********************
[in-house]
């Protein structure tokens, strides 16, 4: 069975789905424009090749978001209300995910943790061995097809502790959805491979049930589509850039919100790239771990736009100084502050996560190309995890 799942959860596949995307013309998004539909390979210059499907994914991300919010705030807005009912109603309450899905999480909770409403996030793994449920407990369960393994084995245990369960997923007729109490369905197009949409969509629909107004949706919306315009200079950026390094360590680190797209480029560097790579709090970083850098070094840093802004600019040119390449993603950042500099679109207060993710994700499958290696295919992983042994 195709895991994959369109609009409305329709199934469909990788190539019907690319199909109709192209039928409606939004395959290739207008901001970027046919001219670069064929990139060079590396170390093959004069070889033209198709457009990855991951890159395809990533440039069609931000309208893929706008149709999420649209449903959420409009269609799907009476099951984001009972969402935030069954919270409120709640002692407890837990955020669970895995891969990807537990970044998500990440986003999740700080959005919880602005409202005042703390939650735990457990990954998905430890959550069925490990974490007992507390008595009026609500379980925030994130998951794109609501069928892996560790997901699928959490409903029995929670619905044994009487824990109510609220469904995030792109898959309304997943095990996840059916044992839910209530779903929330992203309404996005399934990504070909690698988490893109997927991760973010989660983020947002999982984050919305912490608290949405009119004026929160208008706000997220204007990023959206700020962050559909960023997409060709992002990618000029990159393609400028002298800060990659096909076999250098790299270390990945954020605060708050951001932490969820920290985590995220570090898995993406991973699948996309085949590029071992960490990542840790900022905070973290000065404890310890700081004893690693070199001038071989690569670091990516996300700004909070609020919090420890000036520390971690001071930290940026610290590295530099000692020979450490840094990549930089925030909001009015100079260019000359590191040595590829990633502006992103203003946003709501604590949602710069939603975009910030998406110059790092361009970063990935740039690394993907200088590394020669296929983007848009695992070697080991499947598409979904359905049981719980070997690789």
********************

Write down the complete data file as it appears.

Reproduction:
[in-house]
């Protein structure tokens, strides 16, 4: 069975789905424009090749978001209300995910943790061995097809502790959805491979049930589509850039919100790239771990736009100084502050996560190309995890 799942959860596949995307013309998004539909390979210059499907994914991300919010705030807005009912109603309450899905999480909770409403996030793994449920407990369960393994084995245990369960997923007729109490369905197009949409969509629909107004949706919306315009200079950026390094360590680190797209480029560097790579709090970083850098070094840093802004600019040119390449993603950042500099679109207060993710994700499958290696295919992983042994 195709895991994959369109609009409305329709199934469909990788190539019907690319199909109709192209039928409606939004395959290739207008901001970027046919001219670069064929990139060079590396170390093959004069070889033209198709457009990855991951890159395809990533440039069609931000309208893929706008149709999420649209449903959420409009269609799907009476099951984001009972969402935030069954919270409120709640002692407890837990955020669970895995891969990807537990970044998500990440986003999740700080959005919880602005409202005042703390939650735990457990990954998905430890959550069925490990974490007992507390008595009026609500379980925030994130998951794109609501069928892996560790997901699928959490409903029995929670619905044994009487824990109510609220469904995030792109898959309304997943095990996840059916044992839910209530779903929330992203309404996005399934990504070909690698988490893109997927991760973010989660983020947002999982984050919305912490608290949405009119004026929160208008706000997220204007990023959206700020962050559909960023997409060709992002990618000029990159393609400028002298800060990659096909076999250098790299270390990945954020605060708050951001932490969820920290985590995220570090898995993406991973699948996309085949590029071992960490990542840790900022905070973290000065404890310890700081004893690693070199001038071989690569670091990516996300700004909070609020919090420890000036520390971690001071930290940026610290590295530099000692020979450490840094990549930089925030909001009015100079260019000359590191040595590829990633502006992103203003946003709501604590949602710069939603975009910030998406110059790092361009970063990935740039690394993907200088590394020669296929983007848009695992070697080991499947598409979904359905049981719980070997690789």